MSc International Development
The MSc International Development is one of the flagship programmes offered by the Global Development Academy - whose ambition is to address contemporary challenges through collaborative and interdisciplinary research, teaching, and action.
The MSc in International Development is a 12-month programme that offers students the chance to critically engage with international development thinking and practice, and more broadly with processes of social, political and economic transformation throughout the Global South.
An integral part of the programme—and one of our comparative advantages relative to other Master's programmes in International Development—are Work Based Projects. These consist of eight weeks of on-location research with a host organisation, generally in a developing country but also sometimes in the UK. Our extensive network of partners includes NGOs, charities, social enterprise, think-tanks and government bodies.
Alternatively, students can explore an academic issue or theme in greater depth by choosing to complete a research dissertation based on fieldwork and/or print and library sources.
Who is this programme for?
This programme is designed to appeal equally to recent graduates of various disciplines, and professionals with 2 to 5+ years experience who want to shift careers, upgrade their academic qualifications, or take a year out to reflect critically on their work. Although most students will move on after one year to development-related jobs, we welcome those who would like to use it as a pathway into our Ph.D in International Development .
The MSc in International Development will assist students in developing a deep understanding of development processes in the Global South, and how international thinking and development practice has impacted around the world. Students will gain critical skills in analysing development policy and undertaking research in the context of developing countries.
The MSc programme seeks to contextualise and analyse the processes that have shaped poverty and underdevelopment in developing countries, and the many responses to them. The programme offers a grounded and multi-disciplinary grasp of issues of development in global, national and local contexts for students interested in pursuing a career in development agencies, research, the public sector and non-governmental organisations.
Specific aims are:
Development of analytical and conceptual skills to enable critical evaluation and investigation of development issues: What is development and 'where' does it come from?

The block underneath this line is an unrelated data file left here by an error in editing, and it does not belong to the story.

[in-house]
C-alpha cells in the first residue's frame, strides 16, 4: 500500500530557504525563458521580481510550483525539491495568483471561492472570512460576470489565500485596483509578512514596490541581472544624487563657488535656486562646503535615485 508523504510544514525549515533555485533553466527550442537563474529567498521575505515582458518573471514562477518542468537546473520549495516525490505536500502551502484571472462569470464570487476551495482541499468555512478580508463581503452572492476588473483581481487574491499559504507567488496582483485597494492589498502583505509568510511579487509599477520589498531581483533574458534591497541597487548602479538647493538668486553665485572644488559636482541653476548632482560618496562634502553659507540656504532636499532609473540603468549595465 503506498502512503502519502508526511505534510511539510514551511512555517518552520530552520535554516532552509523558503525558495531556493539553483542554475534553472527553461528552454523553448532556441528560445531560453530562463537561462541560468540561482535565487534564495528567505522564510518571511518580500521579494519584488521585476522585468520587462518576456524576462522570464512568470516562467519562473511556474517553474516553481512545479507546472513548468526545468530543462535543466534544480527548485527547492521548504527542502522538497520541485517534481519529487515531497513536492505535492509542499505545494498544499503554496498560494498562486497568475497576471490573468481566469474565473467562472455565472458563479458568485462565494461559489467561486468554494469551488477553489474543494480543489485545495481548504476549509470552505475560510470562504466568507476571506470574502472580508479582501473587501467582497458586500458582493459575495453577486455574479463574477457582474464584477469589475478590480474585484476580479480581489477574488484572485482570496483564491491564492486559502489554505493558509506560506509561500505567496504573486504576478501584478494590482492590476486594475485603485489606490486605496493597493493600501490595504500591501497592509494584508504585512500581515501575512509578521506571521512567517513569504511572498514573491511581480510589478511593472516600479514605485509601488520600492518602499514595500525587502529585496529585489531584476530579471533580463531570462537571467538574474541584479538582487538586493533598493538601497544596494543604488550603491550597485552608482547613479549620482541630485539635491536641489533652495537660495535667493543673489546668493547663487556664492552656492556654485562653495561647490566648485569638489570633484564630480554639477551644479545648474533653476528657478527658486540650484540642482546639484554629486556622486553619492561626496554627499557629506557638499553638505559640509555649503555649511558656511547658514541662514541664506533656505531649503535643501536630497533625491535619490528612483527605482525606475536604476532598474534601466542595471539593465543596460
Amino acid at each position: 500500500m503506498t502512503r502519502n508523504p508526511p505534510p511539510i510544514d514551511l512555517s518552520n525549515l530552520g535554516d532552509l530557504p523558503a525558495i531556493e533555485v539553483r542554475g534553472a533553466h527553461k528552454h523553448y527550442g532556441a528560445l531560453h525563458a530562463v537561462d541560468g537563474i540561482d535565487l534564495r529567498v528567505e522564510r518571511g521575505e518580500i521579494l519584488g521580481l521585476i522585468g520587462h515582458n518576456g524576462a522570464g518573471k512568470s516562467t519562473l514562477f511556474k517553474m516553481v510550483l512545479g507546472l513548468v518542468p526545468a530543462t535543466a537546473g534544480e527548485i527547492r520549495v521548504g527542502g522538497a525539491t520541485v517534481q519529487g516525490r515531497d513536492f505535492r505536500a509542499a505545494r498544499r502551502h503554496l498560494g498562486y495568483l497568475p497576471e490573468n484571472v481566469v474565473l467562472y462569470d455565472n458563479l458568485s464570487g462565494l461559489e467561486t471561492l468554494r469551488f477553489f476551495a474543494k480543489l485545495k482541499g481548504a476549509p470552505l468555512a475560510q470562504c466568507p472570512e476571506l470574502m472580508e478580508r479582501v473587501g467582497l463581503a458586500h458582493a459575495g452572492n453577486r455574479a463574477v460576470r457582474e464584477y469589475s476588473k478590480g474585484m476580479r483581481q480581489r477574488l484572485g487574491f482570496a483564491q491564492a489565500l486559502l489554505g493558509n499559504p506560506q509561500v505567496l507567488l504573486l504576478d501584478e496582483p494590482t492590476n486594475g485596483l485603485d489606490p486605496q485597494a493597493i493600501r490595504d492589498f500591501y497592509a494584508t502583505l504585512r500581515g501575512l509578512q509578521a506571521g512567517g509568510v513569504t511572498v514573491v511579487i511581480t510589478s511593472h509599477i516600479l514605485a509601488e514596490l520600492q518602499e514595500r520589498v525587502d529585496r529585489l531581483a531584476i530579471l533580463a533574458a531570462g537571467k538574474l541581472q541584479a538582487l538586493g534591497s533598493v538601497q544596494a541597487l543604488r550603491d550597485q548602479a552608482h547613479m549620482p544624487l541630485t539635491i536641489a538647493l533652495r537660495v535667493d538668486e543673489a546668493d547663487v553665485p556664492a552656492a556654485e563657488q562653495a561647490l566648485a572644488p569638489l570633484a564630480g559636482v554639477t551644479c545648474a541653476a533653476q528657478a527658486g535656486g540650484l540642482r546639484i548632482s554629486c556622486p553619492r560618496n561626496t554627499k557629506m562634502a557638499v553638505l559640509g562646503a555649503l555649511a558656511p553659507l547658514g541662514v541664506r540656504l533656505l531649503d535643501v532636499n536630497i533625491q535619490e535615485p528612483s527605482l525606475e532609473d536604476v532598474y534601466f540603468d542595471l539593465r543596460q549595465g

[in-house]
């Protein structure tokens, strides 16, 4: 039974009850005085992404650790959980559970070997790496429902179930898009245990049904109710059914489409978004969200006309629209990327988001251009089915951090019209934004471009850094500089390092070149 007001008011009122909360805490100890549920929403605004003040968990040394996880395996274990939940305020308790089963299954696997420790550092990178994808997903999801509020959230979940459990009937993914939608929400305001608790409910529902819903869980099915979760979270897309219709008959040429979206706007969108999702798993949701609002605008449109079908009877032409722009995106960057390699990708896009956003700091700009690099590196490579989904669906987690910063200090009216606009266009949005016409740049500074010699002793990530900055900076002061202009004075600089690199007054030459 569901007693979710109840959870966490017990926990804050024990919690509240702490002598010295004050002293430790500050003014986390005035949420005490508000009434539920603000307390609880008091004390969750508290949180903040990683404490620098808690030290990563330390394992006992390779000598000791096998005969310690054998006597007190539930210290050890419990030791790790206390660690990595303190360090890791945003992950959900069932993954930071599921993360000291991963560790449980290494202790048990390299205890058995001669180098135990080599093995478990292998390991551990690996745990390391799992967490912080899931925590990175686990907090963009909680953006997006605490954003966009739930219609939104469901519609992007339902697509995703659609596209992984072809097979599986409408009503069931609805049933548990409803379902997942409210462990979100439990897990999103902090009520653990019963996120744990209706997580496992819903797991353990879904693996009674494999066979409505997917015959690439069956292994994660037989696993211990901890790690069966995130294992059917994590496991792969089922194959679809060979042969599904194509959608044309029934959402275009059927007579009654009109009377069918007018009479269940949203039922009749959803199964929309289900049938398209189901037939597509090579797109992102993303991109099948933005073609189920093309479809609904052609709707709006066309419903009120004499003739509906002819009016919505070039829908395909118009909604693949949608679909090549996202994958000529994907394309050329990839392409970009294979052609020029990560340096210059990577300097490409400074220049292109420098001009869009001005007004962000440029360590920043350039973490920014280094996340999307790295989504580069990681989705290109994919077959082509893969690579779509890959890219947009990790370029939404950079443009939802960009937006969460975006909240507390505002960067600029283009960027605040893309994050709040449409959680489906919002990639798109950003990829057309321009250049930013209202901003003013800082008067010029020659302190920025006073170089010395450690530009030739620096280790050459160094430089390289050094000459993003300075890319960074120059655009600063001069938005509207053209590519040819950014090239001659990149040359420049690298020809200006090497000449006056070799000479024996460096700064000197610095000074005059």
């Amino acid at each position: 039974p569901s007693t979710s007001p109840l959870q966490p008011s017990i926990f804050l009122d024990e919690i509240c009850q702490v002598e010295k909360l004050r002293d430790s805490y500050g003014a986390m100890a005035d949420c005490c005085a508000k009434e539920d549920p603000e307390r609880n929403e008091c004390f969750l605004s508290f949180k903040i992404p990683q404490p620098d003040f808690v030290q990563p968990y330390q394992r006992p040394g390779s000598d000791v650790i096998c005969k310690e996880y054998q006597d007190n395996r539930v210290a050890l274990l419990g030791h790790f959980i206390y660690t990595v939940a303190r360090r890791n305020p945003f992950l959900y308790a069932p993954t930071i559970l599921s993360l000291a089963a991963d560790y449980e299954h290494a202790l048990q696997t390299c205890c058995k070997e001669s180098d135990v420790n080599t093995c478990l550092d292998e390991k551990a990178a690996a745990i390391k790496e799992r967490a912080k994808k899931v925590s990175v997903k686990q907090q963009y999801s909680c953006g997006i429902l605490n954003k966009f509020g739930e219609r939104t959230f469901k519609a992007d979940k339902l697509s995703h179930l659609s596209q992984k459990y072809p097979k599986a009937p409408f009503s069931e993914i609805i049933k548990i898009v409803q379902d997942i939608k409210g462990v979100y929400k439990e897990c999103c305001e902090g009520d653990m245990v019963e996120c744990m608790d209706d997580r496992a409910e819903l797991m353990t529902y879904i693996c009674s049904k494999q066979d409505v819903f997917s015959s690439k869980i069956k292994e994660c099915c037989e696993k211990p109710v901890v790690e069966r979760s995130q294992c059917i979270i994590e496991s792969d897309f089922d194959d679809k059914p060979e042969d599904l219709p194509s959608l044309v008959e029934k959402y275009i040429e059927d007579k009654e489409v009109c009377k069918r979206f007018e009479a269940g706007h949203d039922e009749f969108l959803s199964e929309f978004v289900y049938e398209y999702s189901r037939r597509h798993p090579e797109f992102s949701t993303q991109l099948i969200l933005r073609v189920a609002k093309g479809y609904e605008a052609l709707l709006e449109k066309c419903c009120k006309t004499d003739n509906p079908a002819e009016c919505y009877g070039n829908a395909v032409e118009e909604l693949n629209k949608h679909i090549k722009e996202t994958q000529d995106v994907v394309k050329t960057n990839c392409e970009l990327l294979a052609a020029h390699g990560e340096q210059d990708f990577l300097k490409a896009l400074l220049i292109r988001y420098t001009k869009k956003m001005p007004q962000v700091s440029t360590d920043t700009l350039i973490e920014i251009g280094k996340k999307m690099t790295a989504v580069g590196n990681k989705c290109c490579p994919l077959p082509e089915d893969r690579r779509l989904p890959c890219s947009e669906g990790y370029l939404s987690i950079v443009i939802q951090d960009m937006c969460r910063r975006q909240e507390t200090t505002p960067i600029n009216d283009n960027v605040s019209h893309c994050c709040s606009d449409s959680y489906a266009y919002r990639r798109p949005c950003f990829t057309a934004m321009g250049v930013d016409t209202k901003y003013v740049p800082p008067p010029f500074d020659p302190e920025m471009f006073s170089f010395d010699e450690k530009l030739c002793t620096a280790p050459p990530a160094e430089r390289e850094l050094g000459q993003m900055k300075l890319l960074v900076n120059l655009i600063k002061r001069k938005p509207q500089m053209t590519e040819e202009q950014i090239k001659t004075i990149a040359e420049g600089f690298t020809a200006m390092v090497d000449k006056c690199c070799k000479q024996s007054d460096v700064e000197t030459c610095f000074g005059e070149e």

Thorough training in comparative analysis: Can we understand international development comparatively?
In-depth knowledge of the main historical events, actors and processes that have shaped development: Is development ahistorical?
Detailed and comparative examination of local and international interpretation of development: Do local cultures fit into development? Are local perspectives important in development?
Knowledge and skills needed for pursuing career in development agencies, political institutions or academia: Has development worked in different regions of the world? What future for development?
At the end of the course, students should have a deep understanding of development processes and their implications, and how international thinking and perspectives on development have impacted upon societies in Africa, Asia and Latin America. Students should have gained critical skills in analysing development policy and undertaking development research.
Structure and courses
The programme is available on a full-time basis over one year or on a part-time basis over two years; alternatively it can be taken as a diploma or as a certificate. These last two options are specifically designed for practitioners interested in developing skills and knowledge on international development.
Masters students are expected to complete six courses and an extended dissertation. Students may take options from other schools with the approval of the Programme Director.
The two core courses are:
Politics and Theories of International Development
Interpreting Development: Institutions and Practices
Students choose 4 optional courses from our wider course list of over 30 choices. Courses vary from year to year and a current complete list can be found on our website. Our optional course list includes courses such as:
-African Borderlands, Contemporary African Issues and Debates
-Governing Mineral Extraction in Africa
-Human dimensions of environmental change and sustainability ;
-Energy Policy and Politics
-Anthropology of Global Health
-South Asia: Culture, Politics & Economy .
Fully accredited by The University of Edinburgh and Internationally recognised.
International Student Requirements:
For students whose first language is not English, detailed information about required English language qualifications can be found on our website.
Our website will also inform you which international qualifications meet our general entry requirements.
Facts & Figures
Financial Aid: No
International Financial Aid: No
Classification: Higher Education Institution (Not Carnegie Classified)
Locale: Midsize City